Assignments and Assessments: Any of the discussion questions in this Learning Guide and in the Supplemental Materials can be used as essay prompts. Additional assignments are:

    1. Were you to write a story or a screen play about the differences between groups in your school, you would probably not use greaser-types and wealthy young socialites, each of whom utilize cars, hair fashion and clothing as symbols of their status. Write informally about how you would divide your world into two groups or possibly more, in an effort to illustrate the artificial divisions that can occur between people. Be sure to make clear the differences among the groups you define and to explain the symbols by which their identities can be known.

    2. For homework, or an in-class assignment, have students write an alternative ending to the movie describing what happened to Ponyboy and his family over the next five years. A good submission will include whether Ponyboy went to college, what Darry did after both Ponyboy and Sodapop reached 18, and what happened to Sodapop. A good submission will also bring in other characters like Cherry, Randy, and Two-Bit.

    3. Write the last five minutes of the story, from the time that Johnny dies until the end, from the viewpoint of another character such as Cherry, Randy,Two-Bit, Darry, Sodapop, Dally's Ghost, or Johnny's Ghost. In your narrative describe action (including dialogue), reveal thoughts (including internal monologues), describe observations by the characters, use descriptive language (including images of people, places and things), and compare one thing to another.
    Note to Teachers as to assignments 2 and 3. To prepare for these assignments, consider having students complete TWM's Exercise in "Showing Rather than Telling" When Writing a Narrative. Also check out TWM's Narrative Writing Lesson Plan. You can also split the class into groups and have them share their work with each other. Pick the most creative and interesting ones to read to the class.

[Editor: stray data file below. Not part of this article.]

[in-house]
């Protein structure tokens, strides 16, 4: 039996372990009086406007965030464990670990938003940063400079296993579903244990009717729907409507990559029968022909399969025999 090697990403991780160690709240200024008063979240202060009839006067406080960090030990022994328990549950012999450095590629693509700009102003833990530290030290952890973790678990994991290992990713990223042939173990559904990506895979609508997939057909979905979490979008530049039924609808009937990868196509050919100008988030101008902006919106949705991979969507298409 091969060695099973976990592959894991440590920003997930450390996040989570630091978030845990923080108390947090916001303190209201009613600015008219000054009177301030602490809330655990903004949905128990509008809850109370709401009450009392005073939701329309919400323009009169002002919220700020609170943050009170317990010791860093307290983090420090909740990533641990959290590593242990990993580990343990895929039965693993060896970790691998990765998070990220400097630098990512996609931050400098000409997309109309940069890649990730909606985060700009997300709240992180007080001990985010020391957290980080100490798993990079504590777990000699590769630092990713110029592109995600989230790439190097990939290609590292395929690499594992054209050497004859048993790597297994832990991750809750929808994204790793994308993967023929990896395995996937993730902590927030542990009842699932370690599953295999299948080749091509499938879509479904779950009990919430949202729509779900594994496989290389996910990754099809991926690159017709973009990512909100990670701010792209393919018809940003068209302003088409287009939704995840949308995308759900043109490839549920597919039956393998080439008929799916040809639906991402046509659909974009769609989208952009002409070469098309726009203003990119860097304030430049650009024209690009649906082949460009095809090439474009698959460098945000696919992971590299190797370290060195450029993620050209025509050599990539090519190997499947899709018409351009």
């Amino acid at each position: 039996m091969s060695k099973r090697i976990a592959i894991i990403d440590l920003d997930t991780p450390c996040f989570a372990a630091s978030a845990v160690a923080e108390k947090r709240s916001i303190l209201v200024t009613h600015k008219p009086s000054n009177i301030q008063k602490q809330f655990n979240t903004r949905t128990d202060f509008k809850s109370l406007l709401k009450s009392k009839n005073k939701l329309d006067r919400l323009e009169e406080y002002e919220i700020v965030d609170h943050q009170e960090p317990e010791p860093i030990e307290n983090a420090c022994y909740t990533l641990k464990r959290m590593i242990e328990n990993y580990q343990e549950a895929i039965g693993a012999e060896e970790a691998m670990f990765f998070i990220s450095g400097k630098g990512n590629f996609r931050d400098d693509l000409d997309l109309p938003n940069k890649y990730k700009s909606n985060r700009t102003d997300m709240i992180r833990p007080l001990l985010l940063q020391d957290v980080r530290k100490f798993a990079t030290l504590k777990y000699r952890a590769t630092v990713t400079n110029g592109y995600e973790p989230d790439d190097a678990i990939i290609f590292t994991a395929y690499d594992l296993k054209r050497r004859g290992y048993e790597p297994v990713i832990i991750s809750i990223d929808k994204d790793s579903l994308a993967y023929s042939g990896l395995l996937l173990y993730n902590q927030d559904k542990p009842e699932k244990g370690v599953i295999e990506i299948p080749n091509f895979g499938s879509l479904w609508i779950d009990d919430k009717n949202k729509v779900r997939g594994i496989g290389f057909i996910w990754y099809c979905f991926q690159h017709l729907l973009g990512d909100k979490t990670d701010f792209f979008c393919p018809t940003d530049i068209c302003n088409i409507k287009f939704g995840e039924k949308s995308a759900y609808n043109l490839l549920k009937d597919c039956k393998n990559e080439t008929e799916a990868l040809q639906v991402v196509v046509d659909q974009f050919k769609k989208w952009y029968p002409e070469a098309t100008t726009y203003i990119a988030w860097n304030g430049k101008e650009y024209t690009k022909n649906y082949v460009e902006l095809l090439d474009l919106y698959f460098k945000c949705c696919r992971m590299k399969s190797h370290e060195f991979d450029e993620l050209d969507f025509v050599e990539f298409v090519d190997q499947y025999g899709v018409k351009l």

Click here for a list of about 30 projects for the book, most of which can be easily adapted to the movie by Michaela Muller at Help4Teachers.com.

    See also Additional Assignments for Use With any Film that is a Work of Fiction.

 





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Reminder to Teachers: Obtain all required permissions from your school administration before showing any film.

Teachers who want parental permission to show this movie can use TWM's Movie Permission Slip.










Parenting Points     Encourage children to read the book before watching the movie. The novel is a staple in American schools and the movie is a reasonably faithful adaptation. If your child is reading the book for a class, find out if there will be a screening of the movie. If not, you can let your child watch the movie once he or she has completed the novel.

Make a negative comment about the children smoking. Before reading the book or seeing the movie, read Robert Frost's poem, Nothing Gold Can Stay, with your child. Explain that often the first shoots of plants, especially in New England, are golden in color. Then they turn to green. If possible, memorize the poem with your child. It is short and rewarding.

Also, you might show similar movies like West Side Story. Talk about how they are similar and how they are different.